Notionally, this is already a problem. The standard says that we translate to universal character names really early. 
As a practical matter, if you use ones outside the basic set you are just making life difficult for everyone. Normalization just makes everything worse, too, if you do anything 'interesting'. Some filesystems don't actually even require well formed unit. 
It's probably something to mention in the TR. 

On Fri, May 10, 2019, 13:35 Corentin Jabot <corentinjabot@gmail.com> wrote:
I'm all for fixing that personally with restrictions probably

1/ Let's not change the character set acceptable in include directives. Mapping non-ascii to filename is a portability nightmare
2/ I am not confortable with allowing that in module names (in part for the same reasons), but i don't think it should be restricted at the language level either
3/ TR31 is a very good start but probably too lenient about mixed script identifiers (see for example http://perl11.org/blog/unicode-identifiers.html ) - however we should defer to the Unicode TR as much as possible rather to pretend we have a better understanding of the issue than they do

Overall, it's something that I wish was implemented but that I think people should not use outside of novelty.

Implementations would have to respect TR31, which implies to use icu until we actually ship unicode support.

I'm afraid such changes will make it harder for developers to work on system that do not support Unicode, which is a good reason to mandate it, especially given it would have no bearing on the platforms the code can run on :)



As for module names, i don't think we get to chose

There is some file, with a given name which is a bag of bytes and which we don't get to rename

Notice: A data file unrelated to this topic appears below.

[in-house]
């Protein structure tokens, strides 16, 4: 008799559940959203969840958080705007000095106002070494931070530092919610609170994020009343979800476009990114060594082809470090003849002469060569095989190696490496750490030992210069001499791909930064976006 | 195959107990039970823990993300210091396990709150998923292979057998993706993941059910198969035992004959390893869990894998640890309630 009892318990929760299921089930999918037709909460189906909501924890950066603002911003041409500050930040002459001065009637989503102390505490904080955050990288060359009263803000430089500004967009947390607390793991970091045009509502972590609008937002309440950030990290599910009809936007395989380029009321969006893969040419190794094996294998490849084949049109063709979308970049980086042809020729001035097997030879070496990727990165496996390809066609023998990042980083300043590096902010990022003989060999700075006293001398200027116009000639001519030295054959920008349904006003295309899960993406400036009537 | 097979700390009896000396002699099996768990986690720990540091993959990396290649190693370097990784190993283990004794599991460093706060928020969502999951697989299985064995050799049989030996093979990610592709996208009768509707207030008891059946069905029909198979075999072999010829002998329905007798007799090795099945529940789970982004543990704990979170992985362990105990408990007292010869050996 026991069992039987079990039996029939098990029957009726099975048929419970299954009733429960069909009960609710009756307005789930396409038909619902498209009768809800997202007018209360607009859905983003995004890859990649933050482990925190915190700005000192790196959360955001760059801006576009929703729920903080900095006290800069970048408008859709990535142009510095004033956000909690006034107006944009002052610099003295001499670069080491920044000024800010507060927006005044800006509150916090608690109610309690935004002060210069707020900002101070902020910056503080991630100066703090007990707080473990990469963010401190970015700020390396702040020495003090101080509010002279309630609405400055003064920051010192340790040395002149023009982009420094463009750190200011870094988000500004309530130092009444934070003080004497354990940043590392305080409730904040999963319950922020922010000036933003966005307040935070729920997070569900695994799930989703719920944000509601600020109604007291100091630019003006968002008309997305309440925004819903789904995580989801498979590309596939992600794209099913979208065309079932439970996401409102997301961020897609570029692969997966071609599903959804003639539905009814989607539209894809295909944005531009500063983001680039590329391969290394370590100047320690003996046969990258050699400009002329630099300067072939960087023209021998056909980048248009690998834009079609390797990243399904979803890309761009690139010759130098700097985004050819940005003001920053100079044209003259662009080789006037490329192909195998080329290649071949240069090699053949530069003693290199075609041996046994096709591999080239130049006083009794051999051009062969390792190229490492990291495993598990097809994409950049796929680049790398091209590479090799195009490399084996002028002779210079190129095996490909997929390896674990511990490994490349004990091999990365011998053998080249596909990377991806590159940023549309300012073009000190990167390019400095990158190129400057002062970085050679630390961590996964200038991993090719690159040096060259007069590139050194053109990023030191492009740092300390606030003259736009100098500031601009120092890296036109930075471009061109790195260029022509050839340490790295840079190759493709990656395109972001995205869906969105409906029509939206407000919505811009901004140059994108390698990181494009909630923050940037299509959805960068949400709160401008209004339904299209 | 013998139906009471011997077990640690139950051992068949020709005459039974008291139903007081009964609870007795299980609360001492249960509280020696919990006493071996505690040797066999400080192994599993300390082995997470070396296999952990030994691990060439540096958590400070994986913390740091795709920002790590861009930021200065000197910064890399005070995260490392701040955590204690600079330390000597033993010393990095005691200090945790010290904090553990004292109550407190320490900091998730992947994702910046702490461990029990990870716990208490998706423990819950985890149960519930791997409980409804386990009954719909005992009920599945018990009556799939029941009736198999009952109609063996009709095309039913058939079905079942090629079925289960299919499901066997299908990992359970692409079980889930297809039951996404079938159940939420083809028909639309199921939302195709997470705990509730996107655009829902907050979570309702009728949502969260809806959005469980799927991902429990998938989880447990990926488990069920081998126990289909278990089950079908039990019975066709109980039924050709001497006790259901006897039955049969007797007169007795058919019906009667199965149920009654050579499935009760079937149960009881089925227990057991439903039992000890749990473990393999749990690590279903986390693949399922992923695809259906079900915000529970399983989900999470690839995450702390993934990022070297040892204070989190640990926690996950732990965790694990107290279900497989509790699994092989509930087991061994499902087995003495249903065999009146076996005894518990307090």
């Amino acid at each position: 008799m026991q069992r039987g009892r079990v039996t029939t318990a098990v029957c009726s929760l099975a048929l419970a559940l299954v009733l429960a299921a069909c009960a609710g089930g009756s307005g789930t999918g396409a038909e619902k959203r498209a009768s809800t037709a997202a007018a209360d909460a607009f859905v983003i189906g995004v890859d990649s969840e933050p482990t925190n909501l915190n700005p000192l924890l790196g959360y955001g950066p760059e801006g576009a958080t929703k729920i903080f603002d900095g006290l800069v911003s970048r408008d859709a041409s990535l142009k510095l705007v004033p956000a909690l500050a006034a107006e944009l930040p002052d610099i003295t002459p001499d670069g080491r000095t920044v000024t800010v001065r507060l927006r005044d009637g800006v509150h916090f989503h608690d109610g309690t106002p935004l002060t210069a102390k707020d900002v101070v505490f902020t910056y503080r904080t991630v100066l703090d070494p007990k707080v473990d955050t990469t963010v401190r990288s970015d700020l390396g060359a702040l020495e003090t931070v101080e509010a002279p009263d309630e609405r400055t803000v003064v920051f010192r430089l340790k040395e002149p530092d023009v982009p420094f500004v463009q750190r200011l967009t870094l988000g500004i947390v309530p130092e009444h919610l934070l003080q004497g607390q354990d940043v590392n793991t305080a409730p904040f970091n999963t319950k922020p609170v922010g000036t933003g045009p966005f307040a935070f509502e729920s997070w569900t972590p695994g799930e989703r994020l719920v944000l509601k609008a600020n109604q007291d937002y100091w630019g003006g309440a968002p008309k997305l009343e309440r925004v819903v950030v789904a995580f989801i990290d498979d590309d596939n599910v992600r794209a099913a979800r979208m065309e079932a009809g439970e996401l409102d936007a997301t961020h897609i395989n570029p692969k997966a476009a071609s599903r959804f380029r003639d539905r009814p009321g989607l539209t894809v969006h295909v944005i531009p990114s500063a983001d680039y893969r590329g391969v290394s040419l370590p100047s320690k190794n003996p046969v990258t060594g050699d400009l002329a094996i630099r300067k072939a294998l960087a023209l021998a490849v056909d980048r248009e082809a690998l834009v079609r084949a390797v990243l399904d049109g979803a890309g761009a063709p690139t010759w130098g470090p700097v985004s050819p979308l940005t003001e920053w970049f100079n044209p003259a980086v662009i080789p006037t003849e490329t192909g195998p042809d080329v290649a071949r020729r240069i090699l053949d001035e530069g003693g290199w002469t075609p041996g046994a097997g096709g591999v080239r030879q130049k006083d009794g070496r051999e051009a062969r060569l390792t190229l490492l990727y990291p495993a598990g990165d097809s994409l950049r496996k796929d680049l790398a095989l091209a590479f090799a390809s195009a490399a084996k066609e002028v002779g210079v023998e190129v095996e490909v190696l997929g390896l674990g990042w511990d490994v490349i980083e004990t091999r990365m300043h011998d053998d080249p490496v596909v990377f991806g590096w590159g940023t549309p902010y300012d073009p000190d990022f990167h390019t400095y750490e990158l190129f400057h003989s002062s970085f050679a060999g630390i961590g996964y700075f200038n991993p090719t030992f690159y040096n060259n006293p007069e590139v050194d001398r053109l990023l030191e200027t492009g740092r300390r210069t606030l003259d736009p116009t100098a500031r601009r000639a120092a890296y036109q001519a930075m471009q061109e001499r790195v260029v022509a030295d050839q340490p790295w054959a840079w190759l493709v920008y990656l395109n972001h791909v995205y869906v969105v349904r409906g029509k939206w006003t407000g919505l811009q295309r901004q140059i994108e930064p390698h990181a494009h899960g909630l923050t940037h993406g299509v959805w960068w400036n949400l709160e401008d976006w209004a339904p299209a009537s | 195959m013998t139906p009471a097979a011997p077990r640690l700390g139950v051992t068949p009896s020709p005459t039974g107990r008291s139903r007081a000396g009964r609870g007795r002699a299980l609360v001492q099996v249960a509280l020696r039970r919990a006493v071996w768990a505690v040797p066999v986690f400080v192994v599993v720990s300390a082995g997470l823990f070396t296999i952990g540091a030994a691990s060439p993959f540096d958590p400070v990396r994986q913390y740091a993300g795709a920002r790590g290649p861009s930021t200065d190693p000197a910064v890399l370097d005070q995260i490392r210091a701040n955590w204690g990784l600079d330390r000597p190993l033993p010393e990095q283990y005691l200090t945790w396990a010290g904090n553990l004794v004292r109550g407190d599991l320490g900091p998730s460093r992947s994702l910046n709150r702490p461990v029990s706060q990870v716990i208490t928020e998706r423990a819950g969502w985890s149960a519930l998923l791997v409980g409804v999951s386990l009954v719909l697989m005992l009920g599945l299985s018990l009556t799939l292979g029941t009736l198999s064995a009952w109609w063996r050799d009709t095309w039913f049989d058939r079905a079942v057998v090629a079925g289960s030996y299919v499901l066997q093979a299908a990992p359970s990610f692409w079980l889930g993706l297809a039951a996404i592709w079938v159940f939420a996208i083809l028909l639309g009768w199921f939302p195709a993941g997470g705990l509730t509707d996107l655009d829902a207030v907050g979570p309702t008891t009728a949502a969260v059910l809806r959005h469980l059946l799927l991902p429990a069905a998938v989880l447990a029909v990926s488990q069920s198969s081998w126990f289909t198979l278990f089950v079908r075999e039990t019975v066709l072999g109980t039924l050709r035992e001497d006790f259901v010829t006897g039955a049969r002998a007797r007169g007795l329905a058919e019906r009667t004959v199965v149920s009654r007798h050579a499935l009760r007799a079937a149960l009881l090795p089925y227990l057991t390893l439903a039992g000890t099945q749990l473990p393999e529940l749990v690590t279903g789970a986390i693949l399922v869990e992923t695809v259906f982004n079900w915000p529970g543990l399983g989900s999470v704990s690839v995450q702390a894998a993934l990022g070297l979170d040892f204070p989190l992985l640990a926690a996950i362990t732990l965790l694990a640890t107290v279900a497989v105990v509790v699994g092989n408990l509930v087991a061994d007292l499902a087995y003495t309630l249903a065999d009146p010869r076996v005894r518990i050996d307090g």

There is some module with some name which is the basic character set (or with your proposal at hand a Unicode identifier), which we don't get to rename.
The two must match _somehow_

So either we limit the identifiers to ASCII or we "enforce" (by the way of the TR) that filenames must be valid utf8-encoded Unicode matching the module name.
Unfortunately, not all file-systems will support that.
The limitation is more related to file systems that it is related to C++ and we have virtually no control beside restricting the set of filesystems that are able to store
C++. Which I am all for but I don't think people will go for that.

Alternatively we don't try to put any restrictions and people will ultimately realize what and what doesn't work or let tools set their own restrictions. Which doesn't help
the ecosystem at all - but it's basically what we have always done




















On Fri, 10 May 2019 at 18:43, JF Bastien <cxx@jfbastien.com> wrote:
Hi C++ પกٱƈѻɗﻉ ḟäṅṡ 👋!

The current list of valid identifier characters is pretty silly (see [lex.name] 5.10 Identifiers or cppreference summary). It allows characters such as zero-width joiner and zero-width space among a few silly things (see how bad this can get, h/t Richard Kogelnig).

I asked where it came from, and IIUC John looked at Unicode and cobbled the list of valid ranges manually. That ain't great.

Is this group interested in fixing things?

There's already an existing standard for this, maybe it's a thing we can adopt as-is or use as a starting point:

Further, the tooling group was just talking about module names. I think we should allow any valid identifier name as module name, and look at how this could map to file names for a tooling TR's purpose.

Thanks,

JF
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